OWS has focused media attention on the 1% corporate-government kleptocracy in a way that Neil and his complacent colleagues somehow failed to do -- despite their messaging virtuosity and fine hygiene -- over the decades that this system of organized looting has taken shape.

1. Revamp tax law to close loopholes. Not until you plug the holes can you have time to fix the sinking ship.

2. Remove Corporations as people in law. Make executives directly accountable for their actions and decisions.

3. Better distribution of pay in business, perhaps like a military pay scale.

4. End Too Big to fail. If a business can't maintain itself it doesn't deserve tax-payer bailouts. Add regulation to stop that from ever happening again.

5. Limit the number of lobbyists per business sector. It's ridiculous right now.

6. Government prints their own currency again. Every dollar borrowed from the central bank is repaid with interest. You can not get rid of debt by adding more debt

Take heed, we have only seen the beginning of a revolt, that will not go away Neil, mark my words.
Now that they have a clear message(s), bigger and general strikes are bound to be the next level in this bar of social revolt. Look Out!!

MSM press performance is something to be either 1) explained or 2) ashamed of.

To say the Occupy Movement has thrown it all away or that it's over and done with when the unfairness of the current social structure is becoming more obvious and affecting more people as time goes on seems quite premature at this point. The media should not be too quick to tie a neat bow on this and move on to the next sound bite. It's not over yet.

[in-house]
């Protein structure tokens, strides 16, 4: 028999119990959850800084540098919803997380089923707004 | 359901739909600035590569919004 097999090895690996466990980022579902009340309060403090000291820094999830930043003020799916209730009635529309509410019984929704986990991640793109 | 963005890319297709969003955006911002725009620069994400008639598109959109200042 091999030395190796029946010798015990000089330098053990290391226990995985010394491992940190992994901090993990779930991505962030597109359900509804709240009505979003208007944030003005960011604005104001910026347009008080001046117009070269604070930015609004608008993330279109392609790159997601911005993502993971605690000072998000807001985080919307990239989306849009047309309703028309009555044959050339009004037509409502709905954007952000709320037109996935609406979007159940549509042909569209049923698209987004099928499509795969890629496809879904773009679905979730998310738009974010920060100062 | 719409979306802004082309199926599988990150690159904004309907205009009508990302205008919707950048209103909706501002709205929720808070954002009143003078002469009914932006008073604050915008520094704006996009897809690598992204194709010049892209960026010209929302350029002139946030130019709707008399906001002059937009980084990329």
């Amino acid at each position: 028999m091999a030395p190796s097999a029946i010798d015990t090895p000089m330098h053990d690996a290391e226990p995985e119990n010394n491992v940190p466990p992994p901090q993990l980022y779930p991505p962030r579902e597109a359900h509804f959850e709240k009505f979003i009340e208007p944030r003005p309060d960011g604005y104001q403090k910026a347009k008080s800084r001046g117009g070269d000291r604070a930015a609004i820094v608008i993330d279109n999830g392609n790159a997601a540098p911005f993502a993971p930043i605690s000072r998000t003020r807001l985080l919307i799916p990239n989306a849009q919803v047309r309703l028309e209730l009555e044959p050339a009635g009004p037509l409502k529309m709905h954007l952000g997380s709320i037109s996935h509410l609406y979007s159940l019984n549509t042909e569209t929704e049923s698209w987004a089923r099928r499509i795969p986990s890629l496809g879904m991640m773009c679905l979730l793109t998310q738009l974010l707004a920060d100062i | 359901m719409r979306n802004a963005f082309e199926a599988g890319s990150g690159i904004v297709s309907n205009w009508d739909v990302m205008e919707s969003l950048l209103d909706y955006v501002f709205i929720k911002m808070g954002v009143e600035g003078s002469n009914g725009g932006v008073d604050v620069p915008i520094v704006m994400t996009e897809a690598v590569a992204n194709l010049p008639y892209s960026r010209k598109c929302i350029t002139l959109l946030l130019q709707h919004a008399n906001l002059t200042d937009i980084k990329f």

Citing Apple as somehow 'good' or at least not as bad as Wall Street shows a misunderstanding of the extent of the rot. Apple products are made by virtual slave labour at Foxconn (13 suicides) in China. Apple is an advocate of software patents which act to stifle innovation.

A government which robs Peter to pay Paul can always depend on the
support of Paul.'
-- George Bernard Shaw

The movement is more than tents in a park. It's profoundly anti-death-of-the-planet, profoundly opposed to life as a series of opportunities to consume. It is the antithesis of the trivialization of the human being. It is revolutionary, not reformist.
Note, as well, it is occurring before the massive cuts in social spending coming down the line.
It is a majority opinion that bourgeois media will not be successful in ridiculing. Time is on its side.
The problems won't go away with the tents

let me get this straight. A group of people who do not have the capacity or resources to function well in a complex capitalist society cannot articulate precisely what needs to be changed in order to give them the capacity and resources. Well, I guess that means everything's okay then.


I agree with what Neil has said.

Those encampments are being pulled down, but the people are still riled.

By removing them, the government may be creating a subterranean monster, out of sight and much more deadly.

It isn't over until its over.